PhD Defense by Divya Mahajan

Event Details
  • Date/Time:
    • Friday March 15, 2019
      12:00 pm - 2:00 pm
  • Location: Klaus 2100
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Summary Sentence: : Balancing Generality and Specialization for Machine Learning in the Post ISA Era

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Title: Balancing Generality and Specialization for Machine Learning in the Post ISA Era

 

Divya Mahajan

PhD Candidate

School of Computer Science

College of Computing

Georgia Institute of Technology

 

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Date: Friday, March 15, 2019

Time: Noon - 2:00 PM

Location: Klaus 2100 

 

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Committee:

 

Dr. Hadi Esmaeilzadeh (Advisor), Department of Computer Science and Engineering, University of California, San Diego

Dr. Hyesoon Kim, School of Computer Science, Georgia Institute of Technology

Dr. Milos Prvulovic, School of Computer Science, Georgia Institute of Technology

Dr. Doug Burger, Microsoft Corporation

Dr. Dean Tullsen, Department of Computer Science and Engineering, University of California, San Diego

 

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Abstract:

 

A growing number of commercial and enterprise systems are increasingly relying on compute-intensive machine learning algorithms. While the demand for these applications is growing, the performance benefits from general-purpose platforms is diminishing. This challenge has coincided with the explosion of data where the rate of data generation has reached an overwhelming level that is beyond the capabilities of current computing systems. Therefore, the ever-increasing compute needs of applications such as machine learning and robotics can benefit from hardware acceleration. 

 

Traditionally, to accelerate a set of workloads, we profile the code optimized for CPUs and offload the hot functions on compute units designed specially for that particular function, hence providing higher performance and energy efficiency. Instead in this work, we take a revolutionary approach where we delve into the algorithmic properties of an application domain and couple them with our hardware acceleration solutions. We leverage the property that a wide range of machine learning algorithms can be modeled as stochastic optimization problems; and use this property to devise comprehensive stacks that are built independent of the CPU. These stacks expose a high-level mathematical programming interface and can automatically generate accelerators for users who have limited knowledge about hardware design but can benefit from large performance and efficiency gains for their programs.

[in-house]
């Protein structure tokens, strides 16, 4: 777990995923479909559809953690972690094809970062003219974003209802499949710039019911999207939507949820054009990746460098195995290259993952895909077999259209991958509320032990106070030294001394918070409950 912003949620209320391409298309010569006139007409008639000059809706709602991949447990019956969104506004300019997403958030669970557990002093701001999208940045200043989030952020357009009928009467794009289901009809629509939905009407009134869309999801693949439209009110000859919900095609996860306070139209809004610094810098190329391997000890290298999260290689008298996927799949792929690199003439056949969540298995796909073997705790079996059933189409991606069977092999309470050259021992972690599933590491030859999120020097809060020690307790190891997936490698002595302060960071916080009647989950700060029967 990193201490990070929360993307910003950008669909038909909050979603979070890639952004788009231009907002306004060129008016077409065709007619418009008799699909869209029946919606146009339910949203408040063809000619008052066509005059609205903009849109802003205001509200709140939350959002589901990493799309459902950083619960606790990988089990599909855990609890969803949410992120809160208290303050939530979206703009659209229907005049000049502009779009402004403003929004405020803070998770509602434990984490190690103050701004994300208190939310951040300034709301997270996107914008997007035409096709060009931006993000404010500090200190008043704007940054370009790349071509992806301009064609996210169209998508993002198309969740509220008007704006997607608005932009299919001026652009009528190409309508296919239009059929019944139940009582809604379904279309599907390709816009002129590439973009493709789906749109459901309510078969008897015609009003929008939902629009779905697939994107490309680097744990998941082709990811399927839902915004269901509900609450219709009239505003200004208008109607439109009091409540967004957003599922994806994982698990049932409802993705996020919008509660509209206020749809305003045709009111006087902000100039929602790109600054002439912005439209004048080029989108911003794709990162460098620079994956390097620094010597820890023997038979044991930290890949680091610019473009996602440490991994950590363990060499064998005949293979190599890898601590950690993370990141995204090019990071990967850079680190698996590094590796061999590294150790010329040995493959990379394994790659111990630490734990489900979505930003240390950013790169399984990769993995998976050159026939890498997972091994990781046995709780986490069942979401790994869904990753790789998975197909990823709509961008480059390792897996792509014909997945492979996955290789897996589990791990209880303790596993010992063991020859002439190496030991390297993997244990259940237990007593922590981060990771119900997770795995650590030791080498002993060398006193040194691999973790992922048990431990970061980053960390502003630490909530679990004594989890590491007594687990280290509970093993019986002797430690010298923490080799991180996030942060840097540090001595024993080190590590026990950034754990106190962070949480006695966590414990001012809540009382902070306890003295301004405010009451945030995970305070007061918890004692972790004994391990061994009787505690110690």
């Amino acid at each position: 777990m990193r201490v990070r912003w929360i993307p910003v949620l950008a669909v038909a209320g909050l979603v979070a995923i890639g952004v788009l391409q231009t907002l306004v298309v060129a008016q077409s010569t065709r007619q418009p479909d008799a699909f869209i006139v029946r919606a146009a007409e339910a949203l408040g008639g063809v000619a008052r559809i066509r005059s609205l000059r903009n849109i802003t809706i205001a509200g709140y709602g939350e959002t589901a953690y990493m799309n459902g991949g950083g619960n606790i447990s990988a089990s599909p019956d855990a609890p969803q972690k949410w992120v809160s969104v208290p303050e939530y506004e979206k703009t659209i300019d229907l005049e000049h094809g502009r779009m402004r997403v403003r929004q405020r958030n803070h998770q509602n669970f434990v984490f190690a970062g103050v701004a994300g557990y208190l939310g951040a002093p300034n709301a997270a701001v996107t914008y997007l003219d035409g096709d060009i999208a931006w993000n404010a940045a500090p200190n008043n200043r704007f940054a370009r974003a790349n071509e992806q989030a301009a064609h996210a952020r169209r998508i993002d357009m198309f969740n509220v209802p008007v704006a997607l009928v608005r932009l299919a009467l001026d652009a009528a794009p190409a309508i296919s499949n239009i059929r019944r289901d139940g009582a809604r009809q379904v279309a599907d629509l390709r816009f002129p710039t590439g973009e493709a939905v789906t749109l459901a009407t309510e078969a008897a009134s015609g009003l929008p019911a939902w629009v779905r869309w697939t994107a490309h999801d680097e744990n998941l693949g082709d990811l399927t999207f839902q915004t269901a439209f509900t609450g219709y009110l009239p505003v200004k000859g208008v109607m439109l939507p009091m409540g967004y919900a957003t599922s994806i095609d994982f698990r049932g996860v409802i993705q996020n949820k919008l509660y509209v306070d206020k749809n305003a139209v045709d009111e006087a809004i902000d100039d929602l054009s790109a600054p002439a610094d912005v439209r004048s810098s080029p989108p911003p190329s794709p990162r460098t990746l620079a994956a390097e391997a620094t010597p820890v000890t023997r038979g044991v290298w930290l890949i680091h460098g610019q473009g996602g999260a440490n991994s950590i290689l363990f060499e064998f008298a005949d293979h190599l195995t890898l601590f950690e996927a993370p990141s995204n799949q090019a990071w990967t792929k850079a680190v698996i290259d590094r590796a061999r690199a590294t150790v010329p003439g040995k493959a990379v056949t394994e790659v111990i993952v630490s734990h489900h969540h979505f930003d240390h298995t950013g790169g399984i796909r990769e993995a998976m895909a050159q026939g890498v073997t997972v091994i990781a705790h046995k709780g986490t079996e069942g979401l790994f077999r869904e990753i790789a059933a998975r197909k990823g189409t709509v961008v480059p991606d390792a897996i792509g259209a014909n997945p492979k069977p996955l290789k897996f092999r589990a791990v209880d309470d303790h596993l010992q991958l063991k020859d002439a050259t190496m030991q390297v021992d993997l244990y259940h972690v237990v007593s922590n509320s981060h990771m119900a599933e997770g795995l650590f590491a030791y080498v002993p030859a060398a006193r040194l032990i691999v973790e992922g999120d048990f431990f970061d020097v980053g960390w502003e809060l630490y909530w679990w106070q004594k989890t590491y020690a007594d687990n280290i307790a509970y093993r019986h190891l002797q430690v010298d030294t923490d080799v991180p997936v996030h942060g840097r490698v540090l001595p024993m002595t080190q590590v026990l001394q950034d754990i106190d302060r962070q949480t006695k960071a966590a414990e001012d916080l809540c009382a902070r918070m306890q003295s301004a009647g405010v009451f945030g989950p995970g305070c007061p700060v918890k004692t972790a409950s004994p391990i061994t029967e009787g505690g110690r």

Keeping these ambitious goals in mind, our work (1) strikes a balance between generality and specialization by breaking the long-held traditional abstraction of the Instruction Set Architecture (ISA) in favor of a more algorithm-centric approach; (2) develops hardware acceleration frameworks by co-designing a language, compiler, runtime system, and hardware to provide high performance and efficiency, in addition to flexibility and programmability; (3) segregates algorithmic specification from implementation to shield the programmer from continual hardware/software modifications while allowing them to benefit from the emerging heterogeneity of modern compute platforms; and (4) develops real cross-stack prototypes to evaluate these innovative solutions in a real-world setting and make them open-source to maximize community engagement and industry impact. Our work Tabla (http://act-lab.org/artifacts/tabla/) is public, and defines the very first open-source hardware platforms for machine learning and artificial intelligence.

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Phd Defense
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  • Created By: Tatianna Richardson
  • Workflow Status: Published
  • Created On: Mar 11, 2019 - 2:04pm
  • Last Updated: Mar 11, 2019 - 2:04pm